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Open Access Research article

Tannic acid label indicates abnormal cell development coinciding with regeneration of renal tubules

Will W Minuth and Lucia Denk

Author Affiliations

Department of Molecular and Cellular Anatomy, University of Regensburg, University Street 31, D-93053 Regensburg, Germany

BMC Clinical Pathology 2014, 14:34  doi:10.1186/1472-6890-14-34

Published: 15 July 2014



Stem/progenitor cells are in the focus of research as a future therapeutic option to stimulate regeneration in diseased renal parenchyma. However, current data indicate that successful seeding of implanted stem/progenitor cells is prevented by harmful interstitial fluid and altered extracellular matrix. To find out possible parameters for cell adaptation, the present investigation was performed.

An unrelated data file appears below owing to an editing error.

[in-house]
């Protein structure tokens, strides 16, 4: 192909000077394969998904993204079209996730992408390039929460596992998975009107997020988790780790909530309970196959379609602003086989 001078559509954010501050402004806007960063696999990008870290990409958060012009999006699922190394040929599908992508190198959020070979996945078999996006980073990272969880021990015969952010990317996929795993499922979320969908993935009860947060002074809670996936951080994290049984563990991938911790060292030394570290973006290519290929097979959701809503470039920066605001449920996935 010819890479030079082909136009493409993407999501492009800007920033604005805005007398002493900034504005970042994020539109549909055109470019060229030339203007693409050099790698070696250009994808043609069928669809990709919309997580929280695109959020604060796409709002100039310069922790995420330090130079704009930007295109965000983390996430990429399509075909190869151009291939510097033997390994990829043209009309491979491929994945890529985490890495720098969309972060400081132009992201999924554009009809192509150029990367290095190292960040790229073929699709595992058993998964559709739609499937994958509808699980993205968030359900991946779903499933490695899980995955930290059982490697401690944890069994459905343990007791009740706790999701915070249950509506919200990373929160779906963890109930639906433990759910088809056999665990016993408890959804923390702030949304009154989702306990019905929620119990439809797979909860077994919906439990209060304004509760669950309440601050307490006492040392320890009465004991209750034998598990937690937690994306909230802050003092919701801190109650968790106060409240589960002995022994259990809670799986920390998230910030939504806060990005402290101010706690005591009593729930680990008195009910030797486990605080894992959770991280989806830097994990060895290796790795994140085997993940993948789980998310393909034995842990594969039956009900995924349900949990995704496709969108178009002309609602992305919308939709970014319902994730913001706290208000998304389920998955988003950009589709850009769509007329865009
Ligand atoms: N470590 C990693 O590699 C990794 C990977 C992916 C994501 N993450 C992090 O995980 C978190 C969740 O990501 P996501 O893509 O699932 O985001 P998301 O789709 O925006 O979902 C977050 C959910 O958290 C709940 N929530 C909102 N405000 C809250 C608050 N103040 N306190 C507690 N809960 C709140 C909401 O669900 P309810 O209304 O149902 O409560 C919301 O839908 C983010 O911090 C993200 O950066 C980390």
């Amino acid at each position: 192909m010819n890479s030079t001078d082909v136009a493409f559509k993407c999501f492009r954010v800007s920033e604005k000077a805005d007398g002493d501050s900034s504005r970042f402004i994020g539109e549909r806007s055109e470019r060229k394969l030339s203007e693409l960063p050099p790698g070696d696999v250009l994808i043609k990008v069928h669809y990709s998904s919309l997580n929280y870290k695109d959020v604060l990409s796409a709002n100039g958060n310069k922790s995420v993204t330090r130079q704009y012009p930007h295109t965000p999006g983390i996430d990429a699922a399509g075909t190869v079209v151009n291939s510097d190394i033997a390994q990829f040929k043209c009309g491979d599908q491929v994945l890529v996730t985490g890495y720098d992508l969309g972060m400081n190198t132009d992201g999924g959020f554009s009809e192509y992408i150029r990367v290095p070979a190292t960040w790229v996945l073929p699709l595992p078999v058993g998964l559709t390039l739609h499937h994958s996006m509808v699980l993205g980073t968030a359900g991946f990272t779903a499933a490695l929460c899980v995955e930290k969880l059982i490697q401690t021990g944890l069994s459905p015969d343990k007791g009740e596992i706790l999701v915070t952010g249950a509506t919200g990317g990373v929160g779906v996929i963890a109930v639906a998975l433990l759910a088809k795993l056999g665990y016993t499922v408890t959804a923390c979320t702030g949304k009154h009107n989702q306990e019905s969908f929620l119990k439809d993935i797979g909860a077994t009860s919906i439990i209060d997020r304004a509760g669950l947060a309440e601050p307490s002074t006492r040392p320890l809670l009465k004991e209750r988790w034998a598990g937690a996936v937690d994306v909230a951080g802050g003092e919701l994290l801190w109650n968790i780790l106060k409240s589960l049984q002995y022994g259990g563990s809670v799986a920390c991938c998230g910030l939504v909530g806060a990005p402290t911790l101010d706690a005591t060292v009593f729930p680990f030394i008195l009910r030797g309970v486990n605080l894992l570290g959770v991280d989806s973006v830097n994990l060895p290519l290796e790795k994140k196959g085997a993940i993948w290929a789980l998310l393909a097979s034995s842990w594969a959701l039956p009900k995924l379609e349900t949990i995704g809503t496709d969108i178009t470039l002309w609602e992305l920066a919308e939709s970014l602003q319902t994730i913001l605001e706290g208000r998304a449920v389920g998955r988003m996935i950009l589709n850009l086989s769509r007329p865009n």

Renal stem/progenitor cells were mounted in an artificial interstitium for perfusion culture. Exposure to chemically defined but CO2-independent culture media was tested during 13 days. Cell biological features were then analyzed by histochemistry, while structural details were investigated by transmission electron microscopy after conventional and improved fixation of specimens.


Culture of renal stem/progenitor cells as well in Leibovitz’s L-15 Medium as CO2 Independent Medium shows in fluorescence microscopy spatial development of numerous tubules. Specimens of both media fixed by conventional glutaraldehyde exhibit in electron microscopy a homogeneous cell population in developed tubules. In contrast, fixation by glutaraldehyde including tannic acid illuminates that dispersed dark marked cells of unknown function are present. The screening further demonstrates that the dark cell type does not comply with cells found in embryonic, maturing or matured renal parenchyma.


The actual data show that development of abnormal cell features must be taken into account, when regeneration of renal tubules is simulated under in vitro conditions.